Mistborn: Secret History

April 1, 2016 at 6:00 pm (Reads) (, , )

historyMistborn: Secret History by Brandon Sanderson

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I picked this up after finishing The Bands of Mourning, namely because Sanderson plugs it in the afterword of the novel. He stresses that the novella (which is longer than The Big Time by Fritz Leiber, which is considered a full novel, so I’ve totally lost sense of what a novella actually is) spoils the events of the first three books in the series, and also some of the Wax and Wayne books, so it’s intended to be read after The Bands of Mourning anyway. Since it’s difficult to to write about the story without spoiling those books, I’m giving you the spoiler warning now, Stop reading if you’re not caught up with the entire Mistborn series.

This novella feels largely unnecessary. It follows Kelsier after he is killed by the Lord Ruler at the end of The Final Empire, and he transports himself into the Well of Ascension, where his spirit remains bound on Cosmere. This means that he’s able to remain apprised of the broader events that are happening in Luthadel, but it also means that he’s involved with most of the major events of the larger story, too. To me, Kelsier always felt like a character who was only in the story to get the big events moving; he wasn’t a likable character, but his philosophy and involvement with the movement started the chain of events that became the Mistborn series. Now Sanderson wants to tell us that it was Kelsier involved with all of the major events of the series, making the overall story about him, instead of it being about the more interesting characters. In addition, there’s a total lack of characterization when it comes to Kelsier, meaning it’s harder to connect to what story there is in Secret History.

A lot of this novella is just showing Kelsier traveling. It’s not that he’s traveling and having encounters along the way to keep the story interesting; he’s just running from place to place. He does run into people along the way, but there are large portions of the narrative that have us watch him looking at his surroundings. What action does take place usually happens to other people, and it’s stuff that’s already happened in the main series. It’s dull, and pointless even, since the novella is intended for readers who are already familiar with the series, and Sanderson has already built his world and his story in those books.

The largest problem with Secret History is that it lacks story, opting instead to fill in a lot of background detail and answer questions no one was really asking. It reminded me a lot of how George Lucas spent a large part of Revenge of the Sith cramming as many of his characters and plot points into the story to make sure everything fit snugly together. Sanderson makes a big deal in his afterword that this novella took ten years to write, but I’m not sure why; I imagine some random person on the Internet could have written a fanfiction piece that would be about as good as this piece.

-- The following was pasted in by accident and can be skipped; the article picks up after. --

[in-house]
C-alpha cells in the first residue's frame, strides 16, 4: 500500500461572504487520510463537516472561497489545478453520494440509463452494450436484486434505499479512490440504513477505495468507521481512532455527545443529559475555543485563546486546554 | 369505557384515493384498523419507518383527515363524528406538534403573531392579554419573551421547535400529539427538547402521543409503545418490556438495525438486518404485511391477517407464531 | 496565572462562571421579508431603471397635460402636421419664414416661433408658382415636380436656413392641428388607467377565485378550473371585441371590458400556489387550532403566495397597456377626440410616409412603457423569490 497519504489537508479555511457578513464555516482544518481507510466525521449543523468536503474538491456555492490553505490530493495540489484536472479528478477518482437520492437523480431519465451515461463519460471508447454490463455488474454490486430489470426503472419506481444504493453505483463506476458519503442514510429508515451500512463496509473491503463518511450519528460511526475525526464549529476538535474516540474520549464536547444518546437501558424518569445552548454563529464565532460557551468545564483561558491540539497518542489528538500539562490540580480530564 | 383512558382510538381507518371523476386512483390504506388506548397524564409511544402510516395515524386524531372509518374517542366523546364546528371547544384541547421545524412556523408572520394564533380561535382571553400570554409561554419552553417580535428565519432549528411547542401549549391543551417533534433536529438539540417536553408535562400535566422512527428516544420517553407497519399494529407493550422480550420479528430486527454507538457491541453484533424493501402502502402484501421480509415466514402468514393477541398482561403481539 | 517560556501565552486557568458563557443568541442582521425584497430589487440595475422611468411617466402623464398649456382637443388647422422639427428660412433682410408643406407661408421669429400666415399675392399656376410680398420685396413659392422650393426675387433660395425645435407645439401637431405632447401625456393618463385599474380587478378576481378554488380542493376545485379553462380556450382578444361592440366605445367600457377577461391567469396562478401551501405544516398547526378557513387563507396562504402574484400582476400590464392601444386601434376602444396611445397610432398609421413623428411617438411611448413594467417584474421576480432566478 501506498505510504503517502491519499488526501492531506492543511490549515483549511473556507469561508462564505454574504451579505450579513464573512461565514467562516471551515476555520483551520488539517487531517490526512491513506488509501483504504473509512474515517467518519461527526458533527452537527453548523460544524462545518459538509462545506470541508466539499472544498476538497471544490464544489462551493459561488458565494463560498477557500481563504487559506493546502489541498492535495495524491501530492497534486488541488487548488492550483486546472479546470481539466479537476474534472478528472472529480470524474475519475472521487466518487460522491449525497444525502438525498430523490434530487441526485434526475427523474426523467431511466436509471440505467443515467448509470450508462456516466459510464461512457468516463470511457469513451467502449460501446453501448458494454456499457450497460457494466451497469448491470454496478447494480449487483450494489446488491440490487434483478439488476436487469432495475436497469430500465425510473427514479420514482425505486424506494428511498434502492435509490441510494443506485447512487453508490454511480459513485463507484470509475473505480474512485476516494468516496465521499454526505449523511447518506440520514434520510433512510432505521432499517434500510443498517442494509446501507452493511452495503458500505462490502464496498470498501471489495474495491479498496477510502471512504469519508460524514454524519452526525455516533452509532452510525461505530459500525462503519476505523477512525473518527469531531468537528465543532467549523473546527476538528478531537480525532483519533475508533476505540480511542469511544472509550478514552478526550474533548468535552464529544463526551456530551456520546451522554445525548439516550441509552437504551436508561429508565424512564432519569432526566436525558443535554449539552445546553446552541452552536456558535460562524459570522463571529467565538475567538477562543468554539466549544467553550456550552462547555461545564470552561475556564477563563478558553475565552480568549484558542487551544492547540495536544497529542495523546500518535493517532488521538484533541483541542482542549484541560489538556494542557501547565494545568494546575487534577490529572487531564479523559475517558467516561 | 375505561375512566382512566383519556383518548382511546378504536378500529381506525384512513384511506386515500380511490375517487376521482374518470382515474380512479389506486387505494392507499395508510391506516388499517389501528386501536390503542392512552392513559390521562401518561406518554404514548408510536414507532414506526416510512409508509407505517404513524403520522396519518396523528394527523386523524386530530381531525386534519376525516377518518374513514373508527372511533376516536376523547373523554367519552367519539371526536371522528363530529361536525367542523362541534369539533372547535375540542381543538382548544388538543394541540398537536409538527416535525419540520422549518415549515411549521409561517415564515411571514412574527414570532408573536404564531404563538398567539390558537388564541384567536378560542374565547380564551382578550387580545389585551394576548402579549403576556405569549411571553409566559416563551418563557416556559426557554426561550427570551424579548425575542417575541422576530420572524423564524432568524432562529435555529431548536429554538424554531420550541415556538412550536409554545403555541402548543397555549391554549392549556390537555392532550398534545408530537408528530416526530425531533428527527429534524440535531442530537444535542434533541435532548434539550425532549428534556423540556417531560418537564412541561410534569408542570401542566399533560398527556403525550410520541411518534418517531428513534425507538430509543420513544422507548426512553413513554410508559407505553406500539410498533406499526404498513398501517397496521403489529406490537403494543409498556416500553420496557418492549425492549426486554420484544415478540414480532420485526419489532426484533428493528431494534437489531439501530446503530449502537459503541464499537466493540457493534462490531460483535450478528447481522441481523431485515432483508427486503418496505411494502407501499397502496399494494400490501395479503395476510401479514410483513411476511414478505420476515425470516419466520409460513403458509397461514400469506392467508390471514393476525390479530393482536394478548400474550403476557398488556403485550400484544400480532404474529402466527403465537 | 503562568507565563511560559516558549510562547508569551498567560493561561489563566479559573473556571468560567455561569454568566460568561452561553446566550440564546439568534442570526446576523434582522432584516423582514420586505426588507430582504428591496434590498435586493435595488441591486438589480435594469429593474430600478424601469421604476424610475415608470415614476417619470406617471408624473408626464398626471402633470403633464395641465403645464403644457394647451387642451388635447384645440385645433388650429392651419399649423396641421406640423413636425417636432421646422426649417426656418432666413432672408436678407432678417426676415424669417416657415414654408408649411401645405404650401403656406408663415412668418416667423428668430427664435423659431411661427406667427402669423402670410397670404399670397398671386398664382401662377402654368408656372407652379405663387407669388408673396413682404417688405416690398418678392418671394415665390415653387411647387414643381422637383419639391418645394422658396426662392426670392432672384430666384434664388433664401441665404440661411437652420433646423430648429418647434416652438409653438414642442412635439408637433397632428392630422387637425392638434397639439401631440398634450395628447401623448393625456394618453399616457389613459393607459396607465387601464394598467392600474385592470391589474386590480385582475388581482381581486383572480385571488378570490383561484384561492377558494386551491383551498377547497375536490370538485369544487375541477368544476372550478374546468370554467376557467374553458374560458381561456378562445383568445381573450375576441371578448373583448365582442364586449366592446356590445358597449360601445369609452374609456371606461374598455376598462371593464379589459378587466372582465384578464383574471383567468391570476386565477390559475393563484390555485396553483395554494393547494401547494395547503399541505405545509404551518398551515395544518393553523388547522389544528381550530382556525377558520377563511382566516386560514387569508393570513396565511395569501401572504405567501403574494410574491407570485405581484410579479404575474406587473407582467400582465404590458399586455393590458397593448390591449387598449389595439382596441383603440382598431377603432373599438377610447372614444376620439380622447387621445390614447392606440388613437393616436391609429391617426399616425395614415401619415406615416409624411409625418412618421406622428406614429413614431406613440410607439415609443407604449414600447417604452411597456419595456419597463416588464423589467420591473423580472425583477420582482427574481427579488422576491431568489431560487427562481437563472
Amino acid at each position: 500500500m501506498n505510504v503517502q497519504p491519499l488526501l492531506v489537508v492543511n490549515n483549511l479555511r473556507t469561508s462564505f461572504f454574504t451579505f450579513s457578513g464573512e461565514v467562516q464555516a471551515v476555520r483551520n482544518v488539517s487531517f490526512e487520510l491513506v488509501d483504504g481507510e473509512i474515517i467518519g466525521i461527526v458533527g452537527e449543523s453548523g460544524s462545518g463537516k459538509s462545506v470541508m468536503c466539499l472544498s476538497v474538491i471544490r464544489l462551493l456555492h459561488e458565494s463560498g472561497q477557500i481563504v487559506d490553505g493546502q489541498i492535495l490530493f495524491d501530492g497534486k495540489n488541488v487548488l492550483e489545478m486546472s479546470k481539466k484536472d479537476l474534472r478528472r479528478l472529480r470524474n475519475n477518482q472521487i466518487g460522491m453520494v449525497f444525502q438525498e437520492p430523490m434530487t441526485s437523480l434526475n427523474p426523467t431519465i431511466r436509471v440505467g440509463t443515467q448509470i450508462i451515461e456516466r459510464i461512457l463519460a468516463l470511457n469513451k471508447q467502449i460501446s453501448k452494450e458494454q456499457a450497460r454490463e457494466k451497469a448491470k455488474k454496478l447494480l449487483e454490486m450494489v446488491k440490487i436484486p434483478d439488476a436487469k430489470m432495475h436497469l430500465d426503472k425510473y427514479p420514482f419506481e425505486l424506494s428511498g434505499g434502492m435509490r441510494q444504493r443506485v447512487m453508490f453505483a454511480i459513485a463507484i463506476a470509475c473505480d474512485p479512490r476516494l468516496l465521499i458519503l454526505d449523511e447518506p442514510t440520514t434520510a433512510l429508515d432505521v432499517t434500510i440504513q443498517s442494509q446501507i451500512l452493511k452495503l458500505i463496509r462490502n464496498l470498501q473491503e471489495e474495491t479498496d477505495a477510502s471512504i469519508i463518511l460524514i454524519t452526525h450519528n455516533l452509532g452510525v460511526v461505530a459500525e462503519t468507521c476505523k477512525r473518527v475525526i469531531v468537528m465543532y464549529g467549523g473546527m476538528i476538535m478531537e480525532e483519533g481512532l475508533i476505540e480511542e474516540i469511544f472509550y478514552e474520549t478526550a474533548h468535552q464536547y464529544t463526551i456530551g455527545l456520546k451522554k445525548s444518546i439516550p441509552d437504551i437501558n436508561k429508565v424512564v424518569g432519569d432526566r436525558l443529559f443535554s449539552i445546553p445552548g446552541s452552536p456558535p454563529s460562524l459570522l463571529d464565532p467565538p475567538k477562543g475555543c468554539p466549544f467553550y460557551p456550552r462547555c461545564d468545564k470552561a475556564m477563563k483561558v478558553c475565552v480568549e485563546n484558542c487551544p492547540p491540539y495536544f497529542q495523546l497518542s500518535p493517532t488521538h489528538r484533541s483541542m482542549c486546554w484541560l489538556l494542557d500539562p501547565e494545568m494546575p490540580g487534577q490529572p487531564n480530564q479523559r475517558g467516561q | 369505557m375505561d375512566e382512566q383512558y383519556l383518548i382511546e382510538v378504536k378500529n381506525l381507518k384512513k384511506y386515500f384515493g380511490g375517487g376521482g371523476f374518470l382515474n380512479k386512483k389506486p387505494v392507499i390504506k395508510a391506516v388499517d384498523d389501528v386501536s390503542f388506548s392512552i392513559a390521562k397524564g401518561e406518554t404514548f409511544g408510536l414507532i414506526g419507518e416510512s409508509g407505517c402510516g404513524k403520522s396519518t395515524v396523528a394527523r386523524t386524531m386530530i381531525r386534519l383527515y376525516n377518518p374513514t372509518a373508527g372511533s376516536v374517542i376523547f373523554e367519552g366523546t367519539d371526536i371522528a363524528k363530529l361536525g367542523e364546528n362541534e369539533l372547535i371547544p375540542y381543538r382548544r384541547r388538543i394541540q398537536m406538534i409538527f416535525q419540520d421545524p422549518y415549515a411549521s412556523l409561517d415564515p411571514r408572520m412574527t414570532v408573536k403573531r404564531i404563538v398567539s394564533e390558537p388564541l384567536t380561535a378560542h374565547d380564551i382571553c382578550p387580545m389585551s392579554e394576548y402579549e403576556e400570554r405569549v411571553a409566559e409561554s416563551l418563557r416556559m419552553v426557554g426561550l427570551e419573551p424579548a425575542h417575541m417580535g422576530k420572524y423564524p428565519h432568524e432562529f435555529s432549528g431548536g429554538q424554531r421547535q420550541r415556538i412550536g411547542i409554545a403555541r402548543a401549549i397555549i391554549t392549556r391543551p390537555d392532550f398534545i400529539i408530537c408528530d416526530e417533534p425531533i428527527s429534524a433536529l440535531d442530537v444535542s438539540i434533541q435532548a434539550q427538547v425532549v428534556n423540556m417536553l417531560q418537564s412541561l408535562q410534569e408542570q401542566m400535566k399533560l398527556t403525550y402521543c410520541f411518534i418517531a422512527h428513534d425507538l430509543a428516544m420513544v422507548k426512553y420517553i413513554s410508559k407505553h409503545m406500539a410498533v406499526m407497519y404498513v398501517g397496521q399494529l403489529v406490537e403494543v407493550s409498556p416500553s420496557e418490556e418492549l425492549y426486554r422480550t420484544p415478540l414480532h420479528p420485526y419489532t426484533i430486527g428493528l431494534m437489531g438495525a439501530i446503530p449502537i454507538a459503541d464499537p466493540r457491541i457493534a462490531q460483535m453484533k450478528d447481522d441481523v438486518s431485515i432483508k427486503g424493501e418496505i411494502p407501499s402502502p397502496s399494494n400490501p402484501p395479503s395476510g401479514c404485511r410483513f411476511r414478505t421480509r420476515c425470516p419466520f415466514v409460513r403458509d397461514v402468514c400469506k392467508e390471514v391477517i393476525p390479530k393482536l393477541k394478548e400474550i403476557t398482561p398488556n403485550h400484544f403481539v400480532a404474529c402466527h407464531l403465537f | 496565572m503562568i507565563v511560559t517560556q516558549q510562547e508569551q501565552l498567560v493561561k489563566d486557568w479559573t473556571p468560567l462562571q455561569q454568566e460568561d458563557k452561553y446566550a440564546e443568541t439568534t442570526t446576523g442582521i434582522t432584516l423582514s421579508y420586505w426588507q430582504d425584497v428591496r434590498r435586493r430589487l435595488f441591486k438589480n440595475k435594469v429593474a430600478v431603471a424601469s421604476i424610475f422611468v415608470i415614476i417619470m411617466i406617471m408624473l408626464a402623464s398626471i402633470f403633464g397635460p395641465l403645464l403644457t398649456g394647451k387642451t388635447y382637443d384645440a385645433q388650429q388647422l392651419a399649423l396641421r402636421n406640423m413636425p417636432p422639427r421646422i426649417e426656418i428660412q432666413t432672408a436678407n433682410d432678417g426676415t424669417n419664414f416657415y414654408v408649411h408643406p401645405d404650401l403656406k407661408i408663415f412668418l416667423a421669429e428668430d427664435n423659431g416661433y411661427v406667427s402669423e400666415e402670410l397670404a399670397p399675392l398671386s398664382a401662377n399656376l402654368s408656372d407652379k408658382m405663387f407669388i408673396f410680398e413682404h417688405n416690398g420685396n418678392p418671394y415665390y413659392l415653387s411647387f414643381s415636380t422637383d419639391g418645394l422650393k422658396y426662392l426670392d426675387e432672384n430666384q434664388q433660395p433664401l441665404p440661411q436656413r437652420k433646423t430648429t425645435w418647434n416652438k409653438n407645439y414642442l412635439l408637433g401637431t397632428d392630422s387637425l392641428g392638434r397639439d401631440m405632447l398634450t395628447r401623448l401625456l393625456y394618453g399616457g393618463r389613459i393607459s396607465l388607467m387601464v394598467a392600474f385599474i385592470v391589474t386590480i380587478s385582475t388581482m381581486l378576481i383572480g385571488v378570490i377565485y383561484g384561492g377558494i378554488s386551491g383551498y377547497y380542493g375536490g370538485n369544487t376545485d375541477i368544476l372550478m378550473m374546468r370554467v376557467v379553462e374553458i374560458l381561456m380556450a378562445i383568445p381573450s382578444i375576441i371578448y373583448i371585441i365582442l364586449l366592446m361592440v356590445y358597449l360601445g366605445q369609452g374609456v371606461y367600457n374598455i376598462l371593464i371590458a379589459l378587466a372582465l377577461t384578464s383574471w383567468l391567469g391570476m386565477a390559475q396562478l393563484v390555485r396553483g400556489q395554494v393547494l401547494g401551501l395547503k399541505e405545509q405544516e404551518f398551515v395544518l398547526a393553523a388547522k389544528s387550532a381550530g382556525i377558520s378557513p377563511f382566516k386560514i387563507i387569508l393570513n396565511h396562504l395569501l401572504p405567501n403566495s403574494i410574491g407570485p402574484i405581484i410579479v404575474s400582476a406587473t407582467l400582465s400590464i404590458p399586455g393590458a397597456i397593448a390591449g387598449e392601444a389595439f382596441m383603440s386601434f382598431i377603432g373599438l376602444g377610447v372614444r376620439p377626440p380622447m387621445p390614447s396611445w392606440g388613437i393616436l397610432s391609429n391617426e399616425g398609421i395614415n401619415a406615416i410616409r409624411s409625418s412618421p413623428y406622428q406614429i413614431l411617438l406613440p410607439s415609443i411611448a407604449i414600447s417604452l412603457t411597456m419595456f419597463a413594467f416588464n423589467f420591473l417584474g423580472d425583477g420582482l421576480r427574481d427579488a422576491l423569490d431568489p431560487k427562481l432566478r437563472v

Another point that bothered me was that, once dead, Kelsier meets and speaks with God, whom he decides to name Fuzz, because, he says, he has to call him something. It didn’t work for me at all. It’s like Sanderson reached that point in his story, inserted “Fuzz” as a placeholder because he couldn’t come up with a better name, and then forgot to go back to make the replacement. I understand that it represents Kelsier’s irreverence in the face of a god, but every time I picked the story back up and saw Fuzz’s name again, it grated on me all over again.

The first three books in the Mistborn series were never my favorites, despite Sanderson playing with the tropes that make up most modern fantasy fiction. He made his stories less about prophecy and fate, and more about individuals and how they can affect history, but with Secret History, he reverts all of that back into a story about prophecy and fate. It’s disappointing, more so because I know Sanderson can write a compelling story.

The volume of four- and five-star reviews indicate that I’m in the minority when it comes to this novella, but I see it as pointless. It answers questions that didn’t require answers, and answers them with events that make the larger story even less interesting. So not only is it pointless, but it’s also counter-productive. I don’t see why anyone would want to waste the time or money on this story.

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